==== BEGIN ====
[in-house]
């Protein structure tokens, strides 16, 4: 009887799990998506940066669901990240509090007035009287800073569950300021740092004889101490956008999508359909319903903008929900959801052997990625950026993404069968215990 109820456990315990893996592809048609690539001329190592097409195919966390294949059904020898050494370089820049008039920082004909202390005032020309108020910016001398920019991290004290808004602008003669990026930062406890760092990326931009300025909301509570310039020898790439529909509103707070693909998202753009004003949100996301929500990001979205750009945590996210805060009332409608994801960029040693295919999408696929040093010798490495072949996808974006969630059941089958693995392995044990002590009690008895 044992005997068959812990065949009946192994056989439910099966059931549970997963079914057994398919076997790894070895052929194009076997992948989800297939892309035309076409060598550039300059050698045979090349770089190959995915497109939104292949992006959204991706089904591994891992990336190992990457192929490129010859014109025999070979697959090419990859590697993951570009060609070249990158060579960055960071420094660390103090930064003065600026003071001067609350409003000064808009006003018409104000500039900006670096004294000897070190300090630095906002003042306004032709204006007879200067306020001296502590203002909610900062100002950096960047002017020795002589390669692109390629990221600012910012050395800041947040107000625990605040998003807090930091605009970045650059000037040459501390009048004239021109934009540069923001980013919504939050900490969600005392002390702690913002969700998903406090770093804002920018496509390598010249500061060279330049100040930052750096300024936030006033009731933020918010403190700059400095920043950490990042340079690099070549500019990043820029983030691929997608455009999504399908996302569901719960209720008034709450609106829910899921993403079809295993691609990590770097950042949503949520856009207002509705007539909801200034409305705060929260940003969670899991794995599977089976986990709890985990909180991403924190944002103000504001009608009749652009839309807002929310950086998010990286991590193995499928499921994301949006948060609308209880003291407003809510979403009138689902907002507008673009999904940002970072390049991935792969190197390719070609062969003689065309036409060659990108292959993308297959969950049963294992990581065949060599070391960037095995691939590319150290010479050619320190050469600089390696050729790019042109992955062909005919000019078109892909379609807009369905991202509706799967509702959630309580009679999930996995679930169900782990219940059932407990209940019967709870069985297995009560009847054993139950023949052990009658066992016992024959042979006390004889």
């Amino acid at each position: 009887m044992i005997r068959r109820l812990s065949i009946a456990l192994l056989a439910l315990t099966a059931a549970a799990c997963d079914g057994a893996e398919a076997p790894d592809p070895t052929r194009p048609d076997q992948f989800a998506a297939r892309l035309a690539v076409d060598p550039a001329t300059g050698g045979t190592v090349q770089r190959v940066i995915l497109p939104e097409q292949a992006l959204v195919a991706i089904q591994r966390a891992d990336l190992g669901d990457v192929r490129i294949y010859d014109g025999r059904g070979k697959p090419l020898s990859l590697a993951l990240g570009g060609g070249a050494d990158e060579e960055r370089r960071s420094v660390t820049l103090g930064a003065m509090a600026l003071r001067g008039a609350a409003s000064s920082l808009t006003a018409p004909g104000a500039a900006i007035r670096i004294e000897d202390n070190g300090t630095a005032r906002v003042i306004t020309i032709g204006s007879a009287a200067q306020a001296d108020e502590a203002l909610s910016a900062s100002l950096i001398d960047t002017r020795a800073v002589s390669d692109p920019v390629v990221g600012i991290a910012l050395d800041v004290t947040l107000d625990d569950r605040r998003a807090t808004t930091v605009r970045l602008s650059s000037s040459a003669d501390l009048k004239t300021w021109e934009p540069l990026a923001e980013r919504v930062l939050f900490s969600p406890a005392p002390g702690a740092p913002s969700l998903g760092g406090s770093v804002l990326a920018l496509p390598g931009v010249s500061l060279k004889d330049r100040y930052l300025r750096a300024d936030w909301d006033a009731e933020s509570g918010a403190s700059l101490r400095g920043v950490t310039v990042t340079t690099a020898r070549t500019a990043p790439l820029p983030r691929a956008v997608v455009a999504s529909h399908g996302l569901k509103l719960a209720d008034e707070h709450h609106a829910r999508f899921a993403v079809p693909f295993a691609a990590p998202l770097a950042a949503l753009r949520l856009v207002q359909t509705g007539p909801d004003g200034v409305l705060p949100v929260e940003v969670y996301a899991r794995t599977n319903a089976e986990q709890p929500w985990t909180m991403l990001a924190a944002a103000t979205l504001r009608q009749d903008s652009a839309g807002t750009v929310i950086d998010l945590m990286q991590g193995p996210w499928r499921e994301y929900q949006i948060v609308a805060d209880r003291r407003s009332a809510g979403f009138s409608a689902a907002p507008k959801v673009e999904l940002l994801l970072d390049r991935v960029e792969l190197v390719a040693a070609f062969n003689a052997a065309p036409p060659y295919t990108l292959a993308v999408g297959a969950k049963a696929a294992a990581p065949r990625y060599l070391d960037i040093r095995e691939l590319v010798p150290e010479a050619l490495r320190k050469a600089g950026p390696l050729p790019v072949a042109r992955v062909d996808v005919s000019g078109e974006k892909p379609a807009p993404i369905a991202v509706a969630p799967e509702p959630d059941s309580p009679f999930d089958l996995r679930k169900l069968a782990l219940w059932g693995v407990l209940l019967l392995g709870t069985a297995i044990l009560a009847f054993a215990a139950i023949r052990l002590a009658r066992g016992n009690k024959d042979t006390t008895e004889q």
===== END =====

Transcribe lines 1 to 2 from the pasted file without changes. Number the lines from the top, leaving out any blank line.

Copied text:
[in-house]
């Protein structure tokens, strides 16, 4: 009887799990998506940066669901990240509090007035009287800073569950300021740092004889101490956008999508359909319903903008929900959801052997990625950026993404069968215990 109820456990315990893996592809048609690539001329190592097409195919966390294949059904020898050494370089820049008039920082004909202390005032020309108020910016001398920019991290004290808004602008003669990026930062406890760092990326931009300025909301509570310039020898790439529909509103707070693909998202753009004003949100996301929500990001979205750009945590996210805060009332409608994801960029040693295919999408696929040093010798490495072949996808974006969630059941089958693995392995044990002590009690008895 044992005997068959812990065949009946192994056989439910099966059931549970997963079914057994398919076997790894070895052929194009076997992948989800297939892309035309076409060598550039300059050698045979090349770089190959995915497109939104292949992006959204991706089904591994891992990336190992990457192929490129010859014109025999070979697959090419990859590697993951570009060609070249990158060579960055960071420094660390103090930064003065600026003071001067609350409003000064808009006003018409104000500039900006670096004294000897070190300090630095906002003042306004032709204006007879200067306020001296502590203002909610900062100002950096960047002017020795002589390669692109390629990221600012910012050395800041947040107000625990605040998003807090930091605009970045650059000037040459501390009048004239021109934009540069923001980013919504939050900490969600005392002390702690913002969700998903406090770093804002920018496509390598010249500061060279330049100040930052750096300024936030006033009731933020918010403190700059400095920043950490990042340079690099070549500019990043820029983030691929997608455009999504399908996302569901719960209720008034709450609106829910899921993403079809295993691609990590770097950042949503949520856009207002509705007539909801200034409305705060929260940003969670899991794995599977089976986990709890985990909180991403924190944002103000504001009608009749652009839309807002929310950086998010990286991590193995499928499921994301949006948060609308209880003291407003809510979403009138689902907002507008673009999904940002970072390049991935792969190197390719070609062969003689065309036409060659990108292959993308297959969950049963294992990581065949060599070391960037095995691939590319150290010479050619320190050469600089390696050729790019042109992955062909005919000019078109892909379609807009369905991202509706799967509702959630309580009679999930996995679930169900782990219940059932407990209940019967709870069985297995009560009847054993139950023949052990009658066992016992024959042979006390004889």